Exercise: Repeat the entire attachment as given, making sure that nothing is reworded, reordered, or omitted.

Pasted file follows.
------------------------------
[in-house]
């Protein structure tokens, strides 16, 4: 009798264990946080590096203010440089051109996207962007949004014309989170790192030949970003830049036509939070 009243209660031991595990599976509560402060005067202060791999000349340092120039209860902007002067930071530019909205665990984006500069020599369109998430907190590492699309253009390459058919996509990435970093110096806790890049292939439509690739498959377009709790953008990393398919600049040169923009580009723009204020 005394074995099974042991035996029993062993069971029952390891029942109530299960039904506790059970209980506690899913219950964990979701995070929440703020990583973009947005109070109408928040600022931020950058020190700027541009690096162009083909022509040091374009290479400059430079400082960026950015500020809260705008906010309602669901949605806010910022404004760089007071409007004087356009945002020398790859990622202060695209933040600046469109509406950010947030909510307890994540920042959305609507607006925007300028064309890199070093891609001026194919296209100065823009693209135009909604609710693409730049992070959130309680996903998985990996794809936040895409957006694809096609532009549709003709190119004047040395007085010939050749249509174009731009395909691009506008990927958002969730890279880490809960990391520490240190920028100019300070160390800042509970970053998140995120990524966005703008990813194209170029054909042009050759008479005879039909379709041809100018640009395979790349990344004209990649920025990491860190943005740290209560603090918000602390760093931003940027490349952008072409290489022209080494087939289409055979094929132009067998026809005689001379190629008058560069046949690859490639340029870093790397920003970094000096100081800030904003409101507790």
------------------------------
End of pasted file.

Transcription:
[in-house]
């Protein structure tokens, strides 16, 4: 009798264990946080590096203010440089051109996207962007949004014309989170790192030949970003830049036509939070 009243209660031991595990599976509560402060005067202060791999000349340092120039209860902007002067930071530019909205665990984006500069020599369109998430907190590492699309253009390459058919996509990435970093110096806790890049292939439509690739498959377009709790953008990393398919600049040169923009580009723009204020 005394074995099974042991035996029993062993069971029952390891029942109530299960039904506790059970209980506690899913219950964990979701995070929440703020990583973009947005109070109408928040600022931020950058020190700027541009690096162009083909022509040091374009290479400059430079400082960026950015500020809260705008906010309602669901949605806010910022404004760089007071409007004087356009945002020398790859990622202060695209933040600046469109509406950010947030909510307890994540920042959305609507607006925007300028064309890199070093891609001026194919296209100065823009693209135009909604609710693409730049992070959130309680996903998985990996794809936040895409957006694809096609532009549709003709190119004047040395007085010939050749249509174009731009395909691009506008990927958002969730890279880490809960990391520490240190920028100019300070160390800042509970970053998140995120990524966005703008990813194209170029054909042009050759008479005879039909379709041809100018640009395979790349990344004209990649920025990491860190943005740290209560603090918000602390760093931003940027490349952008072409290489022209080494087939289409055979094929132009067998026809005689001379190629008058560069046949690859490639340029870093790397920003970094000096100081800030904003409101507790």